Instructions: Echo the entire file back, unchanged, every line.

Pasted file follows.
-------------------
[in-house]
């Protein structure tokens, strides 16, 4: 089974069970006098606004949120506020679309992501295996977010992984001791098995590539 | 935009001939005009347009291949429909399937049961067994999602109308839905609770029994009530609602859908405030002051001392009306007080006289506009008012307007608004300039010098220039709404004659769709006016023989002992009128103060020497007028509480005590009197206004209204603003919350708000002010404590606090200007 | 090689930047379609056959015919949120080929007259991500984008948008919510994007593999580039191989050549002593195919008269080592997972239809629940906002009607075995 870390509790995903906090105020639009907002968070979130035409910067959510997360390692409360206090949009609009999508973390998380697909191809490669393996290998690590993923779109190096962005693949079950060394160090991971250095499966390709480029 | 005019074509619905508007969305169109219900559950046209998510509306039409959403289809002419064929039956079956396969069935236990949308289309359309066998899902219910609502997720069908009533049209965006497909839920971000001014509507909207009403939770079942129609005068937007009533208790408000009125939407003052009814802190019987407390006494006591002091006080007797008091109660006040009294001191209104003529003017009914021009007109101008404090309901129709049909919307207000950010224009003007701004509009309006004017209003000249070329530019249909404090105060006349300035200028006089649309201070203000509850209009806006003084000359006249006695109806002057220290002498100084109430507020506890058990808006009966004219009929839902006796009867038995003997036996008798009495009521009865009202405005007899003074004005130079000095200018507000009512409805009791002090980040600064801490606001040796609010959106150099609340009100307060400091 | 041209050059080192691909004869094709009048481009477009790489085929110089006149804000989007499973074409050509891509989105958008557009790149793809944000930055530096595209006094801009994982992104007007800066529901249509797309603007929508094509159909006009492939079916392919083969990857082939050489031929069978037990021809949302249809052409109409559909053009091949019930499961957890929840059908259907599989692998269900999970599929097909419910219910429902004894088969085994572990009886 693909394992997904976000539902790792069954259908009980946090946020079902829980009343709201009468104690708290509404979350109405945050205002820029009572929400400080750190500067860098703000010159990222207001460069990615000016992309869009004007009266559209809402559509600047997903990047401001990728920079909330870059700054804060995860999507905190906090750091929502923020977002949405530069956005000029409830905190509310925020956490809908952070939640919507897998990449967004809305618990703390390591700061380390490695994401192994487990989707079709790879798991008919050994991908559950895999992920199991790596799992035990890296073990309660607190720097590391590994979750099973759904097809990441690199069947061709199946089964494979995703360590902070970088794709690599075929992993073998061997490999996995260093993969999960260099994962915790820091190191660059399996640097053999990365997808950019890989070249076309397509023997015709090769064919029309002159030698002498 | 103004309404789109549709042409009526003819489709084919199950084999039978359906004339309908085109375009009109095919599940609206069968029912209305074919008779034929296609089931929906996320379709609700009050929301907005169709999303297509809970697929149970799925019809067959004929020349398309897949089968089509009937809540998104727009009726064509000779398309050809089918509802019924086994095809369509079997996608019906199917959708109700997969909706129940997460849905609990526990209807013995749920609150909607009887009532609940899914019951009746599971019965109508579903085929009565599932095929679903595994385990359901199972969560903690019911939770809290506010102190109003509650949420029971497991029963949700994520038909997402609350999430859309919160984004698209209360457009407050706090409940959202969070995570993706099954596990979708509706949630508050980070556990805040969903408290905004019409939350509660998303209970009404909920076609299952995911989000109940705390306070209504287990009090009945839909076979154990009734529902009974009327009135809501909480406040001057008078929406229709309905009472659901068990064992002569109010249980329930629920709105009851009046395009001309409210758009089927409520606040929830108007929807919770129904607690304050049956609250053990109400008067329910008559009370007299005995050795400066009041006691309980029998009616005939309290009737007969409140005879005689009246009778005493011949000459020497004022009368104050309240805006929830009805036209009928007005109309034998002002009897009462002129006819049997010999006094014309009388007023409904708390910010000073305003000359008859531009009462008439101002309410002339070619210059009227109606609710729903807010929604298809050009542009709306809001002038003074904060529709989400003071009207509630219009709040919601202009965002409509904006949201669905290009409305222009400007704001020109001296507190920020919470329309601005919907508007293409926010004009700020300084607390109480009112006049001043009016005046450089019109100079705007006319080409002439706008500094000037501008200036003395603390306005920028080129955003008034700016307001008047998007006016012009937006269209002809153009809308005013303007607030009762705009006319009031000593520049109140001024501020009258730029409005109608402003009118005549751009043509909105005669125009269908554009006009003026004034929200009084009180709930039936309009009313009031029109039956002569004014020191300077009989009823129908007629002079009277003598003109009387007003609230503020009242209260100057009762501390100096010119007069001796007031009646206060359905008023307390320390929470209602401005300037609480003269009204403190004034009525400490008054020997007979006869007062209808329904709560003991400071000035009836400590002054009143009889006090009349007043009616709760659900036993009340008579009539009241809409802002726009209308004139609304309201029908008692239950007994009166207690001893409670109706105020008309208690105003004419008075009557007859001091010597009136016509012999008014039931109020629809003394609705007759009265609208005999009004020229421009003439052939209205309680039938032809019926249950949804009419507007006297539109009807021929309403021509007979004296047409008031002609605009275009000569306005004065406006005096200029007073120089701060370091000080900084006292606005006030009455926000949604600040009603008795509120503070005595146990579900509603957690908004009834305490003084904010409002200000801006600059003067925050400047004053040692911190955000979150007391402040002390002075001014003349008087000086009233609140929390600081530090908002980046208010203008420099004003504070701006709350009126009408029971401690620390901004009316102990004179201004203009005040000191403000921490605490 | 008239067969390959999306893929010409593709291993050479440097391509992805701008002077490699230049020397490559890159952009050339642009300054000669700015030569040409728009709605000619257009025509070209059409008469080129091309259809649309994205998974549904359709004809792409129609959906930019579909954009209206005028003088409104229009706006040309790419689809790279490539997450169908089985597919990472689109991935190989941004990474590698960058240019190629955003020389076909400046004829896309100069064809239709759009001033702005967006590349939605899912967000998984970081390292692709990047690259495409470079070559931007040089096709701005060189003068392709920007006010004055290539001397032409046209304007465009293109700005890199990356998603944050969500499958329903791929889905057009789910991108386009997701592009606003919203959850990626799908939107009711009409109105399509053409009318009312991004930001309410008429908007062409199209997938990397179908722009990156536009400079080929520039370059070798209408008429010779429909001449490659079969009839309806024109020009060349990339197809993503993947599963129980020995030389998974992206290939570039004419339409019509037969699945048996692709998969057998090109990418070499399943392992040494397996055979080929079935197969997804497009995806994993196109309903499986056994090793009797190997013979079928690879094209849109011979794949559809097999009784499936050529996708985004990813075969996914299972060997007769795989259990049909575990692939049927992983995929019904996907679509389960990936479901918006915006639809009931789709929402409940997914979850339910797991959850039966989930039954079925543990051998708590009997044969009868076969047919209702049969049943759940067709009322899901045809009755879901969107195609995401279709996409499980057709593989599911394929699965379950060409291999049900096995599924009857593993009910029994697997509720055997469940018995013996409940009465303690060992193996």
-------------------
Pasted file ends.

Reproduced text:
[in-house]
């Protein structure tokens, strides 16, 4: 089974069970006098606004949120506020679309992501295996977010992984001791098995590539 | 935009001939005009347009291949429909399937049961067994999602109308839905609770029994009530609602859908405030002051001392009306007080006289506009008012307007608004300039010098220039709404004659769709006016023989002992009128103060020497007028509480005590009197206004209204603003919350708000002010404590606090200007 | 090689930047379609056959015919949120080929007259991500984008948008919510994007593999580039191989050549002593195919008269080592997972239809629940906002009607075995 870390509790995903906090105020639009907002968070979130035409910067959510997360390692409360206090949009609009999508973390998380697909191809490669393996290998690590993923779109190096962005693949079950060394160090991971250095499966390709480029 | 005019074509619905508007969305169109219900559950046209998510509306039409959403289809002419064929039956079956396969069935236990949308289309359309066998899902219910609502997720069908009533049209965006497909839920971000001014509507909207009403939770079942129609005068937007009533208790408000009125939407003052009814802190019987407390006494006591002091006080007797008091109660006040009294001191209104003529003017009914021009007109101008404090309901129709049909919307207000950010224009003007701004509009309006004017209003000249070329530019249909404090105060006349300035200028006089649309201070203000509850209009806006003084000359006249006695109806002057220290002498100084109430507020506890058990808006009966004219009929839902006796009867038995003997036996008798009495009521009865009202405005007899003074004005130079000095200018507000009512409805009791002090980040600064801490606001040796609010959106150099609340009100307060400091 | 041209050059080192691909004869094709009048481009477009790489085929110089006149804000989007499973074409050509891509989105958008557009790149793809944000930055530096595209006094801009994982992104007007800066529901249509797309603007929508094509159909006009492939079916392919083969990857082939050489031929069978037990021809949302249809052409109409559909053009091949019930499961957890929840059908259907599989692998269900999970599929097909419910219910429902004894088969085994572990009886 693909394992997904976000539902790792069954259908009980946090946020079902829980009343709201009468104690708290509404979350109405945050205002820029009572929400400080750190500067860098703000010159990222207001460069990615000016992309869009004007009266559209809402559509600047997903990047401001990728920079909330870059700054804060995860999507905190906090750091929502923020977002949405530069956005000029409830905190509310925020956490809908952070939640919507897998990449967004809305618990703390390591700061380390490695994401192994487990989707079709790879798991008919050994991908559950895999992920199991790596799992035990890296073990309660607190720097590391590994979750099973759904097809990441690199069947061709199946089964494979995703360590902070970088794709690599075929992993073998061997490999996995260093993969999960260099994962915790820091190191660059399996640097053999990365997808950019890989070249076309397509023997015709090769064919029309002159030698002498 | 103004309404789109549709042409009526003819489709084919199950084999039978359906004339309908085109375009009109095919599940609206069968029912209305074919008779034929296609089931929906996320379709609700009050929301907005169709999303297509809970697929149970799925019809067959004929020349398309897949089968089509009937809540998104727009009726064509000779398309050809089918509802019924086994095809369509079997996608019906199917959708109700997969909706129940997460849905609990526990209807013995749920609150909607009887009532609940899914019951009746599971019965109508579903085929009565599932095929679903595994385990359901199972969560903690019911939770809290506010102190109003509650949420029971497991029963949700994520038909997402609350999430859309919160984004698209209360457009407050706090409940959202969070995570993706099954596990979708509706949630508050980070556990805040969903408290905004019409939350509660998303209970009404909920076609299952995911989000109940705390306070209504287990009090009945839909076979154990009734529902009974009327009135809501909480406040001057008078929406229709309905009472659901068990064992002569109010249980329930629920709105009851009046395009001309409210758009089927409520606040929830108007929807919770129904607690304050049956609250053990109400008067329910008559009370007299005995050795400066009041006691309980029998009616005939309290009737007969409140005879005689009246009778005493011949000459020497004022009368104050309240805006929830009805036209009928007005109309034998002002009897009462002129006819049997010999006094014309009388007023409904708390910010000073305003000359008859531009009462008439101002309410002339070619210059009227109606609710729903807010929604298809050009542009709306809001002038003074904060529709989400003071009207509630219009709040919601202009965002409509904006949201669905290009409305222009400007704001020109001296507190920020919470329309601005919907508007293409926010004009700020300084607390109480009112006049001043009016005046450089019109100079705007006319080409002439706008500094000037501008200036003395603390306005920028080129955003008034700016307001008047998007006016012009937006269209002809153009809308005013303007607030009762705009006319009031000593520049109140001024501020009258730029409005109608402003009118005549751009043509909105005669125009269908554009006009003026004034929200009084009180709930039936309009009313009031029109039956002569004014020191300077009989009823129908007629002079009277003598003109009387007003609230503020009242209260100057009762501390100096010119007069001796007031009646206060359905008023307390320390929470209602401005300037609480003269009204403190004034009525400490008054020997007979006869007062209808329904709560003991400071000035009836400590002054009143009889006090009349007043009616709760659900036993009340008579009539009241809409802002726009209308004139609304309201029908008692239950007994009166207690001893409670109706105020008309208690105003004419008075009557007859001091010597009136016509012999008014039931109020629809003394609705007759009265609208005999009004020229421009003439052939209205309680039938032809019926249950949804009419507007006297539109009807021929309403021509007979004296047409008031002609605009275009000569306005004065406006005096200029007073120089701060370091000080900084006292606005006030009455926000949604600040009603008795509120503070005595146990579900509603957690908004009834305490003084904010409002200000801006600059003067925050400047004053040692911190955000979150007391402040002390002075001014003349008087000086009233609140929390600081530090908002980046208010203008420099004003504070701006709350009126009408029971401690620390901004009316102990004179201004203009005040000191403000921490605490 | 008239067969390959999306893929010409593709291993050479440097391509992805701008002077490699230049020397490559890159952009050339642009300054000669700015030569040409728009709605000619257009025509070209059409008469080129091309259809649309994205998974549904359709004809792409129609959906930019579909954009209206005028003088409104229009706006040309790419689809790279490539997450169908089985597919990472689109991935190989941004990474590698960058240019190629955003020389076909400046004829896309100069064809239709759009001033702005967006590349939605899912967000998984970081390292692709990047690259495409470079070559931007040089096709701005060189003068392709920007006010004055290539001397032409046209304007465009293109700005890199990356998603944050969500499958329903791929889905057009789910991108386009997701592009606003919203959850990626799908939107009711009409109105399509053409009318009312991004930001309410008429908007062409199209997938990397179908722009990156536009400079080929520039370059070798209408008429010779429909001449490659079969009839309806024109020009060349990339197809993503993947599963129980020995030389998974992206290939570039004419339409019509037969699945048996692709998969057998090109990418070499399943392992040494397996055979080929079935197969997804497009995806994993196109309903499986056994090793009797190997013979079928690879094209849109011979794949559809097999009784499936050529996708985004990813075969996914299972060997007769795989259990049909575990692939049927992983995929019904996907679509389960990936479901918006915006639809009931789709929402409940997914979850339910797991959850039966989930039954079925543990051998708590009997044969009868076969047919209702049969049943759940067709009322899901045809009755879901969107195609995401279709996409499980057709593989599911394929699965379950060409291999049900096995599924009857593993009910029994697997509720055997469940018995013996409940009465303690060992193996």